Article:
Nassau, Bahamas – Today’s 600-strong Urban Renewal Marching Band is thirteen-years old, the age of many of its members who thrill us with their stylized performance and diverse musical inventory. Originally an ‘add-on’ to Prime Minister Perry Christie’s Urban Renewal initiative, its success has given it a life of its own, and bettered those of many in the band.
The Bahamas Telecommunications Company (BTC) has contributed over the years in the way of musical instruments and financial aid to assist the bands expansion as more and more youngsters apply. This year BTC’s sponsorship of the Royal Bahamas Police Force (RBPF) Summer Camp included the Urban Renewal Marching Band Camp over a six-week period. Additionally, the BTC Urban Renewal Basketball League at the Cynthia ‘Mother’ Pratt Park was the first sponsored league in the inner city programme. BTC supplied sporting equipment and uniforms and also several new musical instruments. To mark the country’s Independence, BTC made a further contribution providing the opportunity for more children to expand their knowledge-base with correct musical instruction and to participate in band performances.
BTC CEO Leon Williams said that a musical education is life enriching. “I would have joined a marching band as a kid if I’d had the chance,” said Mr. Williams. I’ve seen the good effects and transforming outcomes of children in the Urban Renewal Marching Band. The organisation is run well and the dedicated management by Police Officers and volunteers is reaping tremendous benefits for the children. Only through donations to purchase more instruments can more children join. BTC is major financial contributor to community betterment and we will continue to support this very productive life-enhancing programme.”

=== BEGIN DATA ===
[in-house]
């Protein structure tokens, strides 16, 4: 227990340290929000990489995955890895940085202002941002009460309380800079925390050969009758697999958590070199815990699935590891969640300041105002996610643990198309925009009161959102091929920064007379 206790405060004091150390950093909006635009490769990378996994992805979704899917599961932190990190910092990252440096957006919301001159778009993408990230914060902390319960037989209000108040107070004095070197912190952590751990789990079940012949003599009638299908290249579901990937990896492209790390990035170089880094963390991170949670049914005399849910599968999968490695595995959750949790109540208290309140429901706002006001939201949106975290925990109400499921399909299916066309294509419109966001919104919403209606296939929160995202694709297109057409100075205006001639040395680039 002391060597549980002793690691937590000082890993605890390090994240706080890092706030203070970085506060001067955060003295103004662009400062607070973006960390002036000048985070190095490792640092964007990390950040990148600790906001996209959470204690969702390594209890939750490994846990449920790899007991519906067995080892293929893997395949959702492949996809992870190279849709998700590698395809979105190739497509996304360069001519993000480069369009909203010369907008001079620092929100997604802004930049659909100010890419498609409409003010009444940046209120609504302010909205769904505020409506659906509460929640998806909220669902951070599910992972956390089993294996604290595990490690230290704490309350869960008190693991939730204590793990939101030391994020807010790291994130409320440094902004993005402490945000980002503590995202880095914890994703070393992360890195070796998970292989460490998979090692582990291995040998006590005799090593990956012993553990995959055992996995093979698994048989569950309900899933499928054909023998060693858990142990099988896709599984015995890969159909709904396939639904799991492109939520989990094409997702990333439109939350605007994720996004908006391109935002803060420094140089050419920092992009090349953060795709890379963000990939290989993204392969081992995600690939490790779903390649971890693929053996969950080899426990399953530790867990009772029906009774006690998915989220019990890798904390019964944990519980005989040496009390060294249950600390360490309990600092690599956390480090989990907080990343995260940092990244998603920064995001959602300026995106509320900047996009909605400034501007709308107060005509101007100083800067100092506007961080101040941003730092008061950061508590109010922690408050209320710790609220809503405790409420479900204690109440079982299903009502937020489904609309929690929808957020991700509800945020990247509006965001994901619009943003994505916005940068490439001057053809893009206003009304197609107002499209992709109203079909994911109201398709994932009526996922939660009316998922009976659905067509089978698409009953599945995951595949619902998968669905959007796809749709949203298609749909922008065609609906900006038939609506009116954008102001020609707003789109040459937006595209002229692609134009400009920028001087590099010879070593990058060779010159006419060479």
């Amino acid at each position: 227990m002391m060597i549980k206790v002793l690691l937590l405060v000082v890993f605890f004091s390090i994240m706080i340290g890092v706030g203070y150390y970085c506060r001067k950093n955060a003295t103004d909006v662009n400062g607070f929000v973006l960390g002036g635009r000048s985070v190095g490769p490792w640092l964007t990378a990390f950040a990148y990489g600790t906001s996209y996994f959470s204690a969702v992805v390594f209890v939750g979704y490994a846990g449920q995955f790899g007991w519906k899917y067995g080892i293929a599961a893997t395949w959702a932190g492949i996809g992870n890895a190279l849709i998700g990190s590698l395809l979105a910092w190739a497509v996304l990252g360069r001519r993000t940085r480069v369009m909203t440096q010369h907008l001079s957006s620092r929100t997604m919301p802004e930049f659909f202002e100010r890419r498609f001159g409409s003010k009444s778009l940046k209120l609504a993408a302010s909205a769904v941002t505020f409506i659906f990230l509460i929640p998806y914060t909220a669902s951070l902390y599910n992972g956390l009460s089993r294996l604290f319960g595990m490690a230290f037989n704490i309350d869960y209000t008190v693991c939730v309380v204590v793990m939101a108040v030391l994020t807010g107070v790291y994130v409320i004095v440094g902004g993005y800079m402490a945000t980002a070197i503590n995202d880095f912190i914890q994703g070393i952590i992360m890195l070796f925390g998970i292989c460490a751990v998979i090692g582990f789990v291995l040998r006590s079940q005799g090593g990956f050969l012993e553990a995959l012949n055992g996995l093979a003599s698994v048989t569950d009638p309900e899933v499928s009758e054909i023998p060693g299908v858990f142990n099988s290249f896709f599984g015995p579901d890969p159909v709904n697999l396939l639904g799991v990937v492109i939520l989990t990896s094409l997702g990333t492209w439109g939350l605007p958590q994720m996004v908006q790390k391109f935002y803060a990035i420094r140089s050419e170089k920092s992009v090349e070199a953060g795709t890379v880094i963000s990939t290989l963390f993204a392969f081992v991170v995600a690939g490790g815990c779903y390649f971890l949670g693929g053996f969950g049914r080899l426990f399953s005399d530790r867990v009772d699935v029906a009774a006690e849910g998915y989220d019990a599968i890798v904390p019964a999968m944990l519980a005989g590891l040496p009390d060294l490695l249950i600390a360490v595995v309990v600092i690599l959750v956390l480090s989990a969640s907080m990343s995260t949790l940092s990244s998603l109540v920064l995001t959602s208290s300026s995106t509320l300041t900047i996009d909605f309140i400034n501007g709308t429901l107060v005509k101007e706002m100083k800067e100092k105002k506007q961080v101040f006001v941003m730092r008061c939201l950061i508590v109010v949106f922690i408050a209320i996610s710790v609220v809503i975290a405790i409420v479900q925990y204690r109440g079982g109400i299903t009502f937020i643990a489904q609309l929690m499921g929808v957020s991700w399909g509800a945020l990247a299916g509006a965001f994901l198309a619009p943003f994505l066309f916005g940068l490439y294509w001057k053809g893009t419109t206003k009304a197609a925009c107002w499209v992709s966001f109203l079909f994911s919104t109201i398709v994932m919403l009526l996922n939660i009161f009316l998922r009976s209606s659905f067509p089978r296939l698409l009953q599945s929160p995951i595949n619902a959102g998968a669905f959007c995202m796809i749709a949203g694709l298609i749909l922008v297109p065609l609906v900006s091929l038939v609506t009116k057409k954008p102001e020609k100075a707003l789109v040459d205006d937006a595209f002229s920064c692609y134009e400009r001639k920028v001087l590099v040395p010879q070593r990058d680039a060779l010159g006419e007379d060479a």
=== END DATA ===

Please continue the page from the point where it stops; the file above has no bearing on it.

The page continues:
The re-organised Urban Renewal 2.0 Band was reformulated in June 2012 under the supervision of Inspector Theodore Campbell. It combines students from the Bain Town, Centreville, Englerston East/West, Fort Charlotte, Fox Hill, Kemp Road, Nassau Village, and Pinewood communities. Members range in ages from seven to eighteen, and play an assortment of instruments including trumpets, flutes, trombones, alto and tenor saxophones, sousaphones, clarinets, snare and tenor drums, hand bells and steel pans.
Police Inspector Theodore Campbell said that teaching kids to play musical instruments is just a part of the objective, a fundamental part of an equation, with the sum total being a wiser, more respectful, member of the community.
“Our objectives for our band members is to teach them fear and respect of God, respect for country, and respect for others and self,” said the Inspector. “We feel that a person’s understanding and acceptance of these directives directly relate to crime prevention. Additionally, three year ago, to promote working across community boundaries, we amalgamated all district bands into one lone Marching Band to promote working in harmony and to dissipate the ‘my turf, your turf,’ separation idea. The kids also learn that they need to develop discipline to play a musical instrument, discipline to always turn up for band practice and stay the course. We encourage and motivate the kids to do better in school and reward those improving their GPA to a 2.5. We build their desire to learn, we give them a reason to work hard in school and for many, this is the first time they have been motivated to do so. We see results, it is encouraging. We also teach conflict resolution, personal problem solving and life and social skills.”
The Inspector added that the band has afforded students that excel and bring up their GPA the opportunity to travel nationally and internationally to participate in leadership and musical workshops as well as to showcase their talents in marching and concert performances. “These individuals have also been given the opportunity to sit the internationally recognized Royal School of Music Exams which is based in England. Additionally, Primary, Junior and Senior High School Grade Point Average (GPA) have improved for a number of the students.”